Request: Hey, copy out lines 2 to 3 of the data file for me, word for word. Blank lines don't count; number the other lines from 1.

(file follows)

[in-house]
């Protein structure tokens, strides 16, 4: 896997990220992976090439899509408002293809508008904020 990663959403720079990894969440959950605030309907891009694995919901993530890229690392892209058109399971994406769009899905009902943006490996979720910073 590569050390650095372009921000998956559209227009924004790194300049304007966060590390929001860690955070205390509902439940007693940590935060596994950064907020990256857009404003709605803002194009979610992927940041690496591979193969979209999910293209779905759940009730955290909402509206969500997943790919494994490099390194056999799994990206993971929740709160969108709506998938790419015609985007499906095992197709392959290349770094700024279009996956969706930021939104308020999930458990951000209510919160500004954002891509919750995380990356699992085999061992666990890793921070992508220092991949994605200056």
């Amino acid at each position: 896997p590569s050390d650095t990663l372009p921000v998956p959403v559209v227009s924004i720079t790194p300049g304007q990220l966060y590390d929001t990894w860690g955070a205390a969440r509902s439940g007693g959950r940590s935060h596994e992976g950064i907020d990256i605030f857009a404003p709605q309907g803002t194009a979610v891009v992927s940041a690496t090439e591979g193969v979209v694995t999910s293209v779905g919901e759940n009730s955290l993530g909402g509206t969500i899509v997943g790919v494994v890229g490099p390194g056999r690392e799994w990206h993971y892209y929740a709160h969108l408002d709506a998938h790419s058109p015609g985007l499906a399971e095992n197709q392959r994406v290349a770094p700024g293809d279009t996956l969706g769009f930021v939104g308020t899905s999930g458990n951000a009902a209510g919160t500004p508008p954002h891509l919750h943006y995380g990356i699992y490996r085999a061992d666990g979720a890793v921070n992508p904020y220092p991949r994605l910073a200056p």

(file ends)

């Protein structure tokens, strides 16, 4: 896997990220992976090439899509408002293809508008904020 990663959403720079990894969440959950605030309907891009694995919901993530890229690392892209058109399971994406769009899905009902943006490996979720910073 590569050390650095372009921000998956559209227009924004790194300049304007966060590390929001860690955070205390509902439940007693940590935060596994950064907020990256857009404003709605803002194009979610992927940041690496591979193969979209999910293209779905759940009730955290909402509206969500997943790919494994490099390194056999799994990206993971929740709160969108709506998938790419015609985007499906095992197709392959290349770094700024279009996956969706930021939104308020999930458990951000209510919160500004954002891509919750995380990356699992085999061992666990890793921070992508220092991949994605200056």
């Amino acid at each position: 896997p590569s050390d650095t990663l372009p921000v998956p959403v559209v227009s924004i720079t790194p300049g304007q990220l966060y590390d929001t990894w860690g955070a205390a969440r509902s439940g007693g959950r940590s935060h596994e992976g950064i907020d990256i605030f857009a404003p709605q309907g803002t194009a979610v891009v992927s940041a690496t090439e591979g193969v979209v694995t999910s293209v779905g919901e759940n009730s955290l993530g909402g509206t969500i899509v997943g790919v494994v890229g490099p390194g056999r690392e799994w990206h993971y892209y929740a709160h969108l408002d709506a998938h790419s058109p015609g985007l499906a399971e095992n197709q392959r994406v290349a770094p700024g293809d279009t996956l969706g769009f930021v939104g308020t899905s999930g458990n951000a009902a209510g919160t500004p508008p954002h891509l919750h943006y995380g990356i699992y490996r085999a061992d666990g979720a890793v921070n992508p904020y220092p991949r994605l910073a200056p």